Cuba is temporarily lifting restrictions on travelers bringing food, medicine and hygiene products into the country in an apparent response to rare anti-government protests that have rattled the island nation since last weekend. Thousands have gathered to protest chronic shortages of basic goods, curbs on civil liberties and the government’s handling of the pandemic. These desperate conditions have led to rising migration and economic toil. President Biden expressed support for Cuban citizens and railed against the Cuban government, calling it a “failed state.” He also said the US is looking into ways to reinstate internet access in Cuba. Cuban President Miguel Díaz-Canel says US trade sanctions are to blame for his country’s economic conditions.

5. Lebanon

Lebanon’s Prime Minister-designate Saad Hariri has stepped down just nine months after he was tasked with forming the country’s next government. Hariri says he removed himself because President Michel Aoun didn’t accept his latest Cabinet lineup. Lebanon hasn’t had a government since its caretaker Prime Minister stepped down after the deadly Beirut port explosion in August 2020. The power vacuum has exacerbated a financial tailspin and a rapid decay of the country’s infrastructure, with power outages that sometimes exceed 22 hours a day. Really, problems have been brewing since an uprising against Lebanon’s ruling elite in October 2019. Protests erupted after Hariri’s announcement this week as people expressed their despair and frustration with the political infighting.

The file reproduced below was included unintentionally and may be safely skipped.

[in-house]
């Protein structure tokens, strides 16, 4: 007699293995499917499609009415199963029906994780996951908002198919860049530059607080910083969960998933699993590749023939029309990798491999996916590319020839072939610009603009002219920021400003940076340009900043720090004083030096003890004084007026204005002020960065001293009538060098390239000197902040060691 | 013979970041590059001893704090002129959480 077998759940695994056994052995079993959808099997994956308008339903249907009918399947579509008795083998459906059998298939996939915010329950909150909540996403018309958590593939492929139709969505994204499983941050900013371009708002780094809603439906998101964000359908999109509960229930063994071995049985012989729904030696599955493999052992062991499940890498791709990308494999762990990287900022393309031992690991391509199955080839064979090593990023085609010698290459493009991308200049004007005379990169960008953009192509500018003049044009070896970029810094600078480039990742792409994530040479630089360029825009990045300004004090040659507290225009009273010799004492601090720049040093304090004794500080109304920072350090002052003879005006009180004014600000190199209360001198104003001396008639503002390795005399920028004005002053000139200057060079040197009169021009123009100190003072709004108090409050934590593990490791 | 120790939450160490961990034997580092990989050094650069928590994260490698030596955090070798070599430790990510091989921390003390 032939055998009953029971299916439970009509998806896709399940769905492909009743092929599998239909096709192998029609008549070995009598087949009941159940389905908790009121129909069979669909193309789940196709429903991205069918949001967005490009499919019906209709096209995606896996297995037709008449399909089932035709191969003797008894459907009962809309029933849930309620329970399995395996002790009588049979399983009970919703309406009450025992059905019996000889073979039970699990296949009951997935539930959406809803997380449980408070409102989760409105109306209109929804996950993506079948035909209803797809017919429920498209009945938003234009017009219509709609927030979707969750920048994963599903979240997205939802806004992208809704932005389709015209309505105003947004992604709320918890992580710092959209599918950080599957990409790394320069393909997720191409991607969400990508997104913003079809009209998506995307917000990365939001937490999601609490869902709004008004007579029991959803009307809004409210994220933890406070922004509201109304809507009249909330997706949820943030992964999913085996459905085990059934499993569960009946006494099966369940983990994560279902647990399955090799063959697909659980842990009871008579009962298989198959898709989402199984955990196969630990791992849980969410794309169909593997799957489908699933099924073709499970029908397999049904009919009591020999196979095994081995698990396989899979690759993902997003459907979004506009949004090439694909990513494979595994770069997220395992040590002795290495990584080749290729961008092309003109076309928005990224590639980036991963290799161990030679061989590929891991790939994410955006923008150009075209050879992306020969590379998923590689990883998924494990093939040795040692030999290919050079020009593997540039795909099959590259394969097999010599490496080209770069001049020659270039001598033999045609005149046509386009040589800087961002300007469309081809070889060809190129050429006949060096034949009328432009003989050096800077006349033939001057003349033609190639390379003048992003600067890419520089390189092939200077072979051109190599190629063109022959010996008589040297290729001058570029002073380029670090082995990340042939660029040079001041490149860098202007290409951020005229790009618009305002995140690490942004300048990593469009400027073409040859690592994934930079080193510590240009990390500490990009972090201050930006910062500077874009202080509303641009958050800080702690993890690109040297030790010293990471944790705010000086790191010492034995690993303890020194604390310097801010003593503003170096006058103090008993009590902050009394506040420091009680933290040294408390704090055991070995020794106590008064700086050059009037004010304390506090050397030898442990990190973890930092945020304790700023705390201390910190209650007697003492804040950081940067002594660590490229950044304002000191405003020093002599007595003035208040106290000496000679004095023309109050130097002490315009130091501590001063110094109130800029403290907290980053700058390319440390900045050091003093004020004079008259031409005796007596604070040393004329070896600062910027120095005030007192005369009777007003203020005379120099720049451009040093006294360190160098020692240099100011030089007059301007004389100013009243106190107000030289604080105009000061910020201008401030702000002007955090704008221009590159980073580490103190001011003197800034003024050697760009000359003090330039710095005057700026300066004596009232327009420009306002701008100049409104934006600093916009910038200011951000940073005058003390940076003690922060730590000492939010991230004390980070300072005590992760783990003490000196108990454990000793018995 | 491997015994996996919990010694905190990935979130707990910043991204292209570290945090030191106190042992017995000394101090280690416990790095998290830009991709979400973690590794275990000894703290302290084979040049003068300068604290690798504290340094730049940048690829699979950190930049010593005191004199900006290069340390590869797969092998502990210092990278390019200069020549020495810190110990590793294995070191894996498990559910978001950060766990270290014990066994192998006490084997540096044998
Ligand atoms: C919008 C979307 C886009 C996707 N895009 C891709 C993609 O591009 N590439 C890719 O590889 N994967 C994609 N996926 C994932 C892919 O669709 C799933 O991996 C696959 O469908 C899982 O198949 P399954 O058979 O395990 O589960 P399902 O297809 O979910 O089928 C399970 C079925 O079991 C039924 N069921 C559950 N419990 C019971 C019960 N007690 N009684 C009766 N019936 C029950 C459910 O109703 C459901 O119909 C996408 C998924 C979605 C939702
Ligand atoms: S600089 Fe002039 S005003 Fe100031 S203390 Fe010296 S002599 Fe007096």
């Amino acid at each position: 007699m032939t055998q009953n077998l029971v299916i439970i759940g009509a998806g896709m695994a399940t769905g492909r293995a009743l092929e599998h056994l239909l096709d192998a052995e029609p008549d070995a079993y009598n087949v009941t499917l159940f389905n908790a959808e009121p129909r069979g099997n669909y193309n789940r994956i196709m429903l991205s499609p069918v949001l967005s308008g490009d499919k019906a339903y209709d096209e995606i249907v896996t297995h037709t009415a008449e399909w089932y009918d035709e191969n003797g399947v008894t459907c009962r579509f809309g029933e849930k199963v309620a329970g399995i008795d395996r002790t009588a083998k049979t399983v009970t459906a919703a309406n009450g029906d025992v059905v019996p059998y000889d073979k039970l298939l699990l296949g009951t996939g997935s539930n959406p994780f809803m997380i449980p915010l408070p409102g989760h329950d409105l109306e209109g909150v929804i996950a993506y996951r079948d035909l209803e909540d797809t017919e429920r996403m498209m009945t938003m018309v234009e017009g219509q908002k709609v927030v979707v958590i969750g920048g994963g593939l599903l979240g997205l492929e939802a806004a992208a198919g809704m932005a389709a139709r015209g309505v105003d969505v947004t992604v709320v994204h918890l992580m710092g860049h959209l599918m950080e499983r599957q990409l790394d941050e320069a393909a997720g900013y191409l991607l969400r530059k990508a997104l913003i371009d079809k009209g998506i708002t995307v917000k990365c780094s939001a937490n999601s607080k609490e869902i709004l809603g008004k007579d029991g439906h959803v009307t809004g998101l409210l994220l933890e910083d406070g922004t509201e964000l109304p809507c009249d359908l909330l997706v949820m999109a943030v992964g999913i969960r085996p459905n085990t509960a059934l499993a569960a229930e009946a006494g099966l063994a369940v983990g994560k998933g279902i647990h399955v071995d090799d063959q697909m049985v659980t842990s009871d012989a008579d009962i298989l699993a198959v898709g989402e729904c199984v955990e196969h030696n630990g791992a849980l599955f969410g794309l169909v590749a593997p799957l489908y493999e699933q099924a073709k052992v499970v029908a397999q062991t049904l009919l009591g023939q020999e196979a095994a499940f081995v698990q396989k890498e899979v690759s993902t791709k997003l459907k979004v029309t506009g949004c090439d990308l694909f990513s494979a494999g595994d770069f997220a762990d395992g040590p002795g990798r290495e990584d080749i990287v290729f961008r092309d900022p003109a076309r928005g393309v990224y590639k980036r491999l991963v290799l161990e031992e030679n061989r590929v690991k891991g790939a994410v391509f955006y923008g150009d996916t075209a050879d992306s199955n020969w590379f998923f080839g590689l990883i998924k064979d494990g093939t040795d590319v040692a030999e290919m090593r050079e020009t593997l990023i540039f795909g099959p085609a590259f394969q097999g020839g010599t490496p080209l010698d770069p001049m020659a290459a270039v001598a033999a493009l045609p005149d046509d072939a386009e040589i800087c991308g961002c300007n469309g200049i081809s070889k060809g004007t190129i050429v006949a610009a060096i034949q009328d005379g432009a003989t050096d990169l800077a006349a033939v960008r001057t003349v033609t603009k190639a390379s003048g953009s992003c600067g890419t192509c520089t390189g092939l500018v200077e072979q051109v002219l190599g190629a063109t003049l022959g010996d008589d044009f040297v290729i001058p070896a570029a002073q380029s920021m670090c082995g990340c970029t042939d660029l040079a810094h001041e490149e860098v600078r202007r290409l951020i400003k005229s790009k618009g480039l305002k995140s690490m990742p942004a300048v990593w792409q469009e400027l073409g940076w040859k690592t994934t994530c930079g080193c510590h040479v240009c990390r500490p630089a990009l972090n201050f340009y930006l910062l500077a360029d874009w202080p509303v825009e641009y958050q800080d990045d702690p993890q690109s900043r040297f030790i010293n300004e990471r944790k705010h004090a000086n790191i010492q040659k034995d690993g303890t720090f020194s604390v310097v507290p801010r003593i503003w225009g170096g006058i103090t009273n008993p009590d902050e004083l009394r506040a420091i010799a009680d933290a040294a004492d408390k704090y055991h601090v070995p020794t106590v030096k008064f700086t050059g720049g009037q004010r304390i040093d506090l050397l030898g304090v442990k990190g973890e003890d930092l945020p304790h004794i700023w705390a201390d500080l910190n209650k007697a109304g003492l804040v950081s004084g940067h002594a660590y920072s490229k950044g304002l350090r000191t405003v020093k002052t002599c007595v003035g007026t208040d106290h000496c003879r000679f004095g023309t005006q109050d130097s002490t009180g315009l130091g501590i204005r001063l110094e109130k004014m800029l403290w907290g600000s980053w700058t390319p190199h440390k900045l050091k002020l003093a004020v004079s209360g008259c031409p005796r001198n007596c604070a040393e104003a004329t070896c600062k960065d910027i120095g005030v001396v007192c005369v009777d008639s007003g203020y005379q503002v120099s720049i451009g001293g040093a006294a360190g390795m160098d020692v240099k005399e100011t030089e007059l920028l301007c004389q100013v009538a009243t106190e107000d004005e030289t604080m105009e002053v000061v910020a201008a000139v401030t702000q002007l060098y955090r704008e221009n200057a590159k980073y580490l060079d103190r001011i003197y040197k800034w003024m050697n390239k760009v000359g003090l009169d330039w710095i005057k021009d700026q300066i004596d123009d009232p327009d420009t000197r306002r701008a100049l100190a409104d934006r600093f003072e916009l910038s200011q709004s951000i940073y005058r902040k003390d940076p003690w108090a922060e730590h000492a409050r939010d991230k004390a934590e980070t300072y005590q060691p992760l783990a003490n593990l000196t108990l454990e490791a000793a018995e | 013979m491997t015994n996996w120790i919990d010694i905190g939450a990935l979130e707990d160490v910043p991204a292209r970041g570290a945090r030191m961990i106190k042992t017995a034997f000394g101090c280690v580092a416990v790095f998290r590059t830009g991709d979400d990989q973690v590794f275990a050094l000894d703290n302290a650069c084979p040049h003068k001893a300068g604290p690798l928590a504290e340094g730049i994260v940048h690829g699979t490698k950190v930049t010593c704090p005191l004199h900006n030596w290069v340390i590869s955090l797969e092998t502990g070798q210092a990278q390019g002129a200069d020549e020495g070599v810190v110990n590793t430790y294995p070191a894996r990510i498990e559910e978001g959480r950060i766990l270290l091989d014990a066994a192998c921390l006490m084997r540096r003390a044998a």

BREAKFAST BROWSE

Someone spent $28 million for a seat on the Bezos space flight, and now they’re bailing due to ‘scheduling conflicts’

What are they doing that’s more important than $28 million … and going to SPACE?!

Why salad bars may never come back

It’s very strange to think that, in the future, we may actually be nostalgic for grocery store salad bars.

‘Space Jam: A New Legacy’ lets LeBron James jump into Michael Jordan’s shoes

Speaking of space and nostalgia …

These are the most popular emojis in the world

They’re actually pretty tame! Good job, world.

Microsoft is bringing back Clippy

“It looks like you want to have a nosy coworker pre-installed directly on your office software. I can help with that!”

TODAY’S NUMBER

$7.25

That is the federal minimum wage. There is no state, county or city in the country where a full-time, minimum-wage worker working 40 hours a week can afford a two-bedroom rental, according to a report from the National Low Income Housing Coalition.

TODAY’S QUOTE

“(T)hings like an officer’s language or tone of voice, just very human parts of their communication, matter for community members’ trust in the police.”

Nicholas Camp, an assistant professor at the University of Michigan  and lead author of a study on interactions between police and civilians during traffic stops. The study found officers conduct themselves differently during traffic stops with Black and White drivers, exhibiting less warmth and respect in their voices when talking to Black drivers.

TODAY’S WEATHER

Check your local forecast here>>>

AND FINALLY

You got me!

This orangutan is absolutely charmed by a magic trick, and we are absolutely charmed by the orangutan. (Click here to view.)